Takeaway: Defendants confronted with deceptive labeling class actions often face an uphill battle in convincing courts, at the threshold motion to dismiss stage, that a reasonable consumer would not be deceived by a product label. As the number of false labeling claims continues to grow, usually as the springboard for wide-ranging class actions, courts have expressed a greater willingness to assess the plausibility of a “deceptive” label at the pleadings stage. A recent string of dismissals by the Southern District of New York and Northern District of California highlight the importance of context in assessing whether a label would likely deceive a reasonable consumer as a matter of law.

In Manuel v. Pepsi-Cola Co., No. 17-CV-7955-PAE, 2018 WL 2269247 (S.D.N.Y. May 17, 2018), appeal filed, No. 18-1748 (2d Cir. June 12, 2018), the plaintiffs filed a putative class action against Pepsi-Cola Company (“PepsiCo”) based on the term “diet” in PepsiCo’s marketing of Diet Pepsi. They claimed that the term “diet” leads consumers to believe “the product will assist in weight loss, or at least healthy weight management, for example, by not causing weight gain,” whereas the “scientific evidence” demonstrated that the sweetener in Diet Pepsi in fact leads to weight gain. Id. at *1. Accordingly, the plaintiffs brought claims under New York law for unfair and deceptive business practices, false advertising, fraud, negligent misrepresentation, and breaches of express and implied warranties.

In dismissing these claims, Judge Engelmayer of the Southern District of New York first noted: “It is well-settled that a court may determine as a matter of law than an allegedly deceptive advertisement would not have misled a reasonable consumer.” Id. at *8 (quoting Fink v. Time Warner Cable, 714 F.3d 739, 741 (2d Cir. 2013)). And he further observed that three other, recent district court decisions had dismissed substantively identical claims: Becerra v. Coca-Cola Co., No. 17-CV-5916-WHA, 2018 WL 1070823 (N.D. Cal. Feb. 27, 2018); Becerra v. Dr Pepper / Seven Up, Inc., No. 17-CV-5921-WHO, 2018 WL 1569697 (N.D. Cal. Mar. 30, 2018); and Excevarria v. Dr. Pepper Snapple Grp., No. 17-CV-7957-GBD, ECF No. 54 (S.D.N.Y. Apr. 18, 2018). Each of these decisions dismissed the claims for the same reason: no reasonable consumer would understand that a “diet” soft drink is a weight loss product.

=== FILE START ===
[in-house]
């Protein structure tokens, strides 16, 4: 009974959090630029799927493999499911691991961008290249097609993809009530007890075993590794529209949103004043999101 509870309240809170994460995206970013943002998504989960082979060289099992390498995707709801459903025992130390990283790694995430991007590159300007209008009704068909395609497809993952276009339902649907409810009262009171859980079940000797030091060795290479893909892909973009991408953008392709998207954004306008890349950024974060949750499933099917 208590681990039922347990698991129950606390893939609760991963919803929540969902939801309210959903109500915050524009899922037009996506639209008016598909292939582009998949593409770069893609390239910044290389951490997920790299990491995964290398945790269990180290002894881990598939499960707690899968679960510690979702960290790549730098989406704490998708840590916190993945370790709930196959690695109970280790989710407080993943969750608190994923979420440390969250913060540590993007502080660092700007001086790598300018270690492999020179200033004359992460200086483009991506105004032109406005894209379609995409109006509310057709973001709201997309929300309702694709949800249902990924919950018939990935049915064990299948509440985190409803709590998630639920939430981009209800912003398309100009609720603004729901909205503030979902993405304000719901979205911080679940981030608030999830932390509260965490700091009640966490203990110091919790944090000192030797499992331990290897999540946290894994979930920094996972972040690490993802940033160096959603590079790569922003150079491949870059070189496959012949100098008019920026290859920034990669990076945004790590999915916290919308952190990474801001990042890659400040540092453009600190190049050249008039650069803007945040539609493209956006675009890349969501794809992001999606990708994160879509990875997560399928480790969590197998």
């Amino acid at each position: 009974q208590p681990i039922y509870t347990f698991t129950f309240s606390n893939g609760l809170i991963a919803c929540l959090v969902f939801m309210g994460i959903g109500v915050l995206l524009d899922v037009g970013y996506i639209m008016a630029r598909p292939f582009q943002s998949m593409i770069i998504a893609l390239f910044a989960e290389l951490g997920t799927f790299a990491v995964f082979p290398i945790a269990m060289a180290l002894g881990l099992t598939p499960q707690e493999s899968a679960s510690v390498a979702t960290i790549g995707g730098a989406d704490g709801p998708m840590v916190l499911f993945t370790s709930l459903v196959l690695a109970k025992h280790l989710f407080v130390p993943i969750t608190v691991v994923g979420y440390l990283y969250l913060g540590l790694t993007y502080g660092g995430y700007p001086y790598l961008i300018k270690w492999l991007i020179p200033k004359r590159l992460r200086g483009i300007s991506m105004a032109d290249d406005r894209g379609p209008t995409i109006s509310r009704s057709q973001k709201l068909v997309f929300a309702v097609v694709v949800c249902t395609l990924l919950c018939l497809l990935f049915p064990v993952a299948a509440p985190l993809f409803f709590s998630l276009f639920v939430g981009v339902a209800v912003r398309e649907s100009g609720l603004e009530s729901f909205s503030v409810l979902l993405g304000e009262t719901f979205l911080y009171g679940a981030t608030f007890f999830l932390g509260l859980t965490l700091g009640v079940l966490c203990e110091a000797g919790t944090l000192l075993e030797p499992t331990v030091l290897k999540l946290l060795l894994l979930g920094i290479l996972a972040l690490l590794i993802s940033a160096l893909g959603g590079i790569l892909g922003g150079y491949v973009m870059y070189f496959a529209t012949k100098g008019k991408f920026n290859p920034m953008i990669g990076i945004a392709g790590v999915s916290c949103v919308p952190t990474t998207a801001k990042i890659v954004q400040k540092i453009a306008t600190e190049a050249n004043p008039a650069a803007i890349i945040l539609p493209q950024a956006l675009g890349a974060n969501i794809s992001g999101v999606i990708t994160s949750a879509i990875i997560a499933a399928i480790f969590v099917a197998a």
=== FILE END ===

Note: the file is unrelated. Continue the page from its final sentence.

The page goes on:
Judge Engelmayer joined these decisions for two independent reasons.

First, he emphasized the importance of context, stating that “context is crucial” in determining whether a particular advertisement would mislead a consumer. Manuel, 2018 WL 2269247, at *8 (quoting Fink, 714 F.3d at 472). The term “diet” in “Diet Pepsi” does not “stand in isolation,” but instead immediately precedes Pepsi. Reading the term in context thus “connotes a relative health claim—that Diet Pepsi assists in weight management relative to regular Pepsi.” Id. (emphasis in original). Reading “Diet Pepsi” without reference to Pepsi, according to Judge Engelmayer, “deprives the term ‘Diet’ of its essential referent.” Id. And quoting Judge Learned Hand, Judge Engelmayer emphasized that “[w]ords are not pebbles in alien juxtaposition” but have “only communal existence” and “take their purport from the setting in which they are used.” Id. (quoting NLRB v. Federbush Co., 121 F.2d 954, 957 (2d Cir. 1941) (Hand, J.)).

Judge Engelmayer also highlighted the importance of the “context” of soft drinks more generally. The word “diet” – “in the context of soft drinks” – “unambiguously signals reduced calorie content relative to the non-diet version of the drink in question.” Id. Accordingly, he concluded that reasonable consumers “well acquainted with diet soft drink labels that plaintiffs admit are ‘ubiquitous,’ surely understand that ‘diet’ soft drinks are simply ‘lower calorie or calorie-free versions of their sugar-laden counterparts.’” Id. at *9 (quoting Becerra, 2018 WL 1569697, at *6).

Second, even if plaintiffs could allege that “diet” denotes a weight loss product, plaintiffs failed to “allege (other than conclusorily) that Diet Pepsi actually frustrates weight loss for any segment of the population.” Id. The plaintiffs had alleged that the sweetener in Diet Pepsi is “likely to cause weight gain,” and cited 14 scientific articles and studies in support. But after closely examining each study, the Manuel court concluded they “point only to a non-causal association between [sweetener] consumption and weight gain (or related health problems).” Id. at *10-*11. And “[i]n law, as in science, ‘[c]orrelation is not causation.’” Id. at *11 (quoting Norfolk & W. Ry. Co. v. Ayers, 538 U.S. 135, 173 (2003)). Because plaintiffs failed to allege any causal relationship between the sweetener in Diet Pepsi and weight gain, they could not establish actual deception—“i.e., that contrary to their expectations, plaintiffs’ ‘received a beverage whose consumption is likely to lead to weigh gain.’” Id. (quoting plaintiffs’ complaint).

The Manuel decision illustrates how certain district courts are scrutinizing the recent flood of false labeling class actions. Context is key to evaluating how a reasonable consumer in the marketplace would understand a commonly used term. And rather than credit plaintiffs’ conclusory allegations about causation, Manuel analyzed each of the cited studies and assessed whether each established causation, as opposed to mere correlation.